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The government has rejected accusations it should have introduced the national swine flu helpline in England sooner.
Ministers are expected to be criticised by the Lords' science and technology committee for being too slow to set up the National Pandemic Flu Service.
But Health Minister Gillian Merron said the service could only be launched when levels of infection were "significant".
More than 5,500 people got anti-viral drugs on day one of the flu line and ministers said it was "working well".
Ms Merron said: "To say that the National Pandemic Flu Service has been delayed, or that it should have been introduced sooner, is untrue.
"The service was set up at the request of GPs and the NHS and has been welcomed by them.
"Launching the service could only be done at the point where we moved from local outbreaks of swine flu to significant levels of infection across the country."
She said the situation had gone from six to 110 primary care trusts reporting exceptional levels of activity dealing with swine flu across the country.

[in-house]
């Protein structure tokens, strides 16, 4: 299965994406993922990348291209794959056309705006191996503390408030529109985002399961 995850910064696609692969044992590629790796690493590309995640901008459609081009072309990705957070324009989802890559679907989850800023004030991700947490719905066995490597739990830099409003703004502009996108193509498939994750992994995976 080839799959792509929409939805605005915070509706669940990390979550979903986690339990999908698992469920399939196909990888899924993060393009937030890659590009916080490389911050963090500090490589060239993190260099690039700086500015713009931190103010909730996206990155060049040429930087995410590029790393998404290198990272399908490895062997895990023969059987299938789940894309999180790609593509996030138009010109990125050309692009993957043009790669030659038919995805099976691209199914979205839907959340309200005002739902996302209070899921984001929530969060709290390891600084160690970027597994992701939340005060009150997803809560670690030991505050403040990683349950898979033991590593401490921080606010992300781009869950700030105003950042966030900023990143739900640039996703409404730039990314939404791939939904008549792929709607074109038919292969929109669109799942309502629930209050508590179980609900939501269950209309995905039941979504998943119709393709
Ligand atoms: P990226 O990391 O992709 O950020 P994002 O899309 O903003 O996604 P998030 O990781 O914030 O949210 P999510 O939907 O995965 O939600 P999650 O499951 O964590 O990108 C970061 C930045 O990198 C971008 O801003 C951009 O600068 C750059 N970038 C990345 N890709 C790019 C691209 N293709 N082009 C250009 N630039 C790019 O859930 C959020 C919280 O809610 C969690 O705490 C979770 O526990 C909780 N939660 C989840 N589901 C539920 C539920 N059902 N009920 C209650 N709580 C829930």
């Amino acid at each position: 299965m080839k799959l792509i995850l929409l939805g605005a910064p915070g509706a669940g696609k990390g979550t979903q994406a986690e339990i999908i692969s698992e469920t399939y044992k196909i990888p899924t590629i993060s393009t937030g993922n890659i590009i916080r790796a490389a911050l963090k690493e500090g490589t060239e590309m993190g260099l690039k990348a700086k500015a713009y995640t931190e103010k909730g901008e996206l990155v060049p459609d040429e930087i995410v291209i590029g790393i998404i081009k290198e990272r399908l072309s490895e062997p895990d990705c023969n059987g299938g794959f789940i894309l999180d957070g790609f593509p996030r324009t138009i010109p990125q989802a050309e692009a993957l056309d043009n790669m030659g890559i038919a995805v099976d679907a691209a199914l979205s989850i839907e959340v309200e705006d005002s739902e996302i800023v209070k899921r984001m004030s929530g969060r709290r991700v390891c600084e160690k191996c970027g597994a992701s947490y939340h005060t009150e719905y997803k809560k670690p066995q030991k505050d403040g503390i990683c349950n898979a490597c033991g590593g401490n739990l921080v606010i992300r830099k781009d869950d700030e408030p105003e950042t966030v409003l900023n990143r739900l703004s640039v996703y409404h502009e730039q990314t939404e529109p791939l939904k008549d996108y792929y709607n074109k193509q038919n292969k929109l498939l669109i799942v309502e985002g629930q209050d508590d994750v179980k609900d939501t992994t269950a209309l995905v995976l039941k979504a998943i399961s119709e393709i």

"We responded straight away by launching the service, providing a national system for the public to access anti-virals and relieving the load on NHS primary care. The service was there when it was needed," she said.
In a report due out on Tuesday, the committee is expected to say the government failed to follow its own timetable for informing and advising the public in the event of a pandemic.
The committee had recommended in 2005 - when it was looking at a possible bird flu pandemic - that the government should ensure it had adequate and prompt systems for providing information to the public.
The National Flu Pandemic Service telephone hotline and website were launched so patients can obtain treatment without a GP's prescription.
If patients are diagnosed with the virus, they are issued with a unique reference number which must be given when anti-viral drugs are collected.
However, patients are still being advised to contact GPs if they have serious underlying illnesses, are pregnant, have sick children aged under one, their condition suddenly worsens or continues to worsen after seven days, or five for a child.
More than 100,000 people in the UK are estimated to have caught swine flu in the past week alone. Some 30 people have died after contracting the illness.
Among the symptoms are fever or temperature over 38C or 100.4F, coupled with two of unusual tiredness, headache, runny nose, sore throat, shortness of breath or cough, loss of appetite, aching muscles, diarrhoea or vomiting.
Meanwhile, Health Secretary Andy Burnham has said undue worry about the virus, which is mild in most cases, could put a strain on the NHS.
He told Sunday's Observer: "If people are made unnecessarily anxious, it makes the lives of NHS professionals, who are already under enormous pressure, far more difficult."